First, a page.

QFour

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We had a battery fail this year in Spain it was a bit inconvenient but we did find a local place that had two standard lead acid batteries in stock. Using non standard parts that you rely on could be the end of a holiday and expensive. The lithium batteries that everyone is jumping up and down about at £1000 a pop could cause you a few problems if one fails in Greece / Spain Etc. They are constructed from individual cells that are all welded together. One cell fails and thats the end of your battery. After looking at the video of cutting one apart and realising that it was built the same way as I built my electric bike batteries apart from the fact that I can replace an individual cell as they are all screwed together. There are now Super Lead Acid batteries that can be discharged the same as Lithium. They will last longer than lithium because what the manufacturers failed to tell you about lithium is if you keep discharging it completely the number of charge cycles decreases considerably. When you think that you can buy 7 or 8 lead acid batteries for the same price as one lithium battery and the lead acid battery is easy to recycle why would you want to go down the lithium route. It will be interesting to see how long they last and wether it is just a fad.
 

Okta

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We had a battery fail this year in Spain it was a bit inconvenient but we did find a local place that had two standard lead acid batteries in stock. Using non standard parts that you rely on could be the end of a holiday and expensive. The lithium batteries that everyone is jumping up and down about at £1000 a pop could cause you a few problems if one fails in Greece / Spain Etc. They are constructed from individual cells that are all welded together. One cell fails and thats the end of your battery. After looking at the video of cutting one apart and realising that it was built the same way as I built my electric bike batteries apart from the fact that I can replace an individual cell as they are all screwed together. There are now Super Lead Acid batteries that can be discharged the same as Lithium. They will last longer than lithium because what the manufacturers failed to tell you about lithium is if you keep discharging it completely the number of charge cycles decreases considerably. When you think that you can buy 7 or 8 lead acid batteries for the same price as one lithium battery and the lead acid battery is easy to recycle why would you want to go down the lithium route. It will be interesting to see how long they last and wether it is just a fad.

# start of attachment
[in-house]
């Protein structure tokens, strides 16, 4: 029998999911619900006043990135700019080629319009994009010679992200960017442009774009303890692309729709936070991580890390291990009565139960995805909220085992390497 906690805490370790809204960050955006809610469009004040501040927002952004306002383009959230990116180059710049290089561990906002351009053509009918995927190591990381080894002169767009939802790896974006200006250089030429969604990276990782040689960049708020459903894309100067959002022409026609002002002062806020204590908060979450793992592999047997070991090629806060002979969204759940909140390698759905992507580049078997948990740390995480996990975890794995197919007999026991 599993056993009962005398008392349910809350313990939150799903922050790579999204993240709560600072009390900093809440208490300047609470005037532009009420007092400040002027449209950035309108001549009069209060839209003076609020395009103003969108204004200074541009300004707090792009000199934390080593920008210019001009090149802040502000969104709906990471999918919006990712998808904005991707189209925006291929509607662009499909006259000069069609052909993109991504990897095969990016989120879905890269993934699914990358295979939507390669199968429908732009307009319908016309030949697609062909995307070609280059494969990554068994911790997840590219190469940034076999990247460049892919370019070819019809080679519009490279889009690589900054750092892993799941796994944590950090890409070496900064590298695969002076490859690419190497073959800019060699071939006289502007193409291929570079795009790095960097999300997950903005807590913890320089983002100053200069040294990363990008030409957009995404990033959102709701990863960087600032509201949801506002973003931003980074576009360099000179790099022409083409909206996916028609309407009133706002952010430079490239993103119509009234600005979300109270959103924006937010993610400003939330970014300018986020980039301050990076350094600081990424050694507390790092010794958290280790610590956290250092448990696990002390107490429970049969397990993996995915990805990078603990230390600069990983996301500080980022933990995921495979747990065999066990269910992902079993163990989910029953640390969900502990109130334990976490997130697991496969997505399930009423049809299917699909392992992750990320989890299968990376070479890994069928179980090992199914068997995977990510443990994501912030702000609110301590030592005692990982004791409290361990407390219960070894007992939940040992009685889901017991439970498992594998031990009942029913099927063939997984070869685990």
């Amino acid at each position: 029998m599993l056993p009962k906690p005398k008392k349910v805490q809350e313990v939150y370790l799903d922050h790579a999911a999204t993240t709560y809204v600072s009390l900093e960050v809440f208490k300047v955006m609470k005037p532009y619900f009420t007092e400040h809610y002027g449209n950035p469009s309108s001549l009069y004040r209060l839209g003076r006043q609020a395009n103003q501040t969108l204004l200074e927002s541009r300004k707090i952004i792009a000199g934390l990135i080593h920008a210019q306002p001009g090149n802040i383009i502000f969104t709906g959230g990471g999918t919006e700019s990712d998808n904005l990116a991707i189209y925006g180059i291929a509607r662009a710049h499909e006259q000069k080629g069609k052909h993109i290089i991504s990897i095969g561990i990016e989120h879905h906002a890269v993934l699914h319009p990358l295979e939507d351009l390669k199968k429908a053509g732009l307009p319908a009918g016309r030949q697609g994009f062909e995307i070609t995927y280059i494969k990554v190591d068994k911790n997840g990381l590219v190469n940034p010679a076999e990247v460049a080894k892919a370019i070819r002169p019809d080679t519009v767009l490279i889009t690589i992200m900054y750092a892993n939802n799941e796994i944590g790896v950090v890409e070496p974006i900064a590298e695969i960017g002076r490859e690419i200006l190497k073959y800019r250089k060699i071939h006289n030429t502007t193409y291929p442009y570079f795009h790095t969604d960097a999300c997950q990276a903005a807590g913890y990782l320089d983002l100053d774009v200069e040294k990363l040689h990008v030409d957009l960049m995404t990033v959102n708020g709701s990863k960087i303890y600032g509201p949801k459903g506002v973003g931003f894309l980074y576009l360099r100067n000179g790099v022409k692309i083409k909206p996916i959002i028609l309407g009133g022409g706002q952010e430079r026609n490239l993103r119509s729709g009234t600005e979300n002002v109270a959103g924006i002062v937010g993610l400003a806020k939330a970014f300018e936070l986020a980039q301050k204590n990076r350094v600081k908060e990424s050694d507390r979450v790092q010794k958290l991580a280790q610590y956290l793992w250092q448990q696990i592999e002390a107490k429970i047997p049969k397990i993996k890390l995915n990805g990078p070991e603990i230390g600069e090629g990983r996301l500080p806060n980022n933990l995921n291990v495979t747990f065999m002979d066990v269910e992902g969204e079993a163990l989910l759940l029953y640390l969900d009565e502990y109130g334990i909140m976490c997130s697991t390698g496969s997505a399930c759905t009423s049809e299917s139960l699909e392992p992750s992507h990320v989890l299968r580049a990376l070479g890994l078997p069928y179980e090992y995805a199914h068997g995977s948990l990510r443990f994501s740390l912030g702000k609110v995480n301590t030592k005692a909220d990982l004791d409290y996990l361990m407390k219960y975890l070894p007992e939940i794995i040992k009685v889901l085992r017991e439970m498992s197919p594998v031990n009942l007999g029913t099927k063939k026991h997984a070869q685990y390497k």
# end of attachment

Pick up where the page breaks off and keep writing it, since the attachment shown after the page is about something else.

I know that LiFePO4 is not the answer for everyone and they are expensive but they have not been “£1000 a pop“ for a while now. Even 3 years ago I bought my 100Ah Relion for £900 and I suspect I could get one a fair bit cheaper now. Unlike a lead acid battery a single Li cell failure would not take down the whole battery. My Relion is wired as 20 parallel banks of 4 cells in series, so a single cell failure would take out 4 cells and knock 5Ah off the total capacity. That is why they are marketed for military applications. Discharging my battery to 100% reduces the cycle life to 600, similar to the claims made for the lead crystal one linked above. At a more sensible 50-80% discharge the LI is very significantly better than the lead crystal. The Li also has a battery management system that will protect it from low discharge damage. You can get a few quid for recycling a lead acid battery but the chemicals in a LiFePO4 battery are less hazardous and present less of a long term environmental hazard.

I am certainly not knocking the lead crystal battery, it looks interesting. However there are some false LiFePO4 myths out there because they seem to get confused with other types of Li-ion batteries, with different chemistries.

As for a battery failure in a remote location the Li can just as easily be replaced with a local lead acid one as any other battery. It would not cause a premature end to my holiday.
 

Nabsim

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Its totally dependent on how you use and can recharge batteries plus what amp you need that will justify Lifepo4 or not. If you have a need they meet then they are hard to argue with, if you are a light user then they will never be right for you.

Solar is absolutely brilliant and for approx 6/7 months a year I need no other charging source but this time of year in the UK it just isn't viable if you are in the van all the time. Will be interesting to see what they do with this new style power cell. If it was to generate power to recharge my main batteries (B2B) it could be interesting. May even get me to leave generator at home lol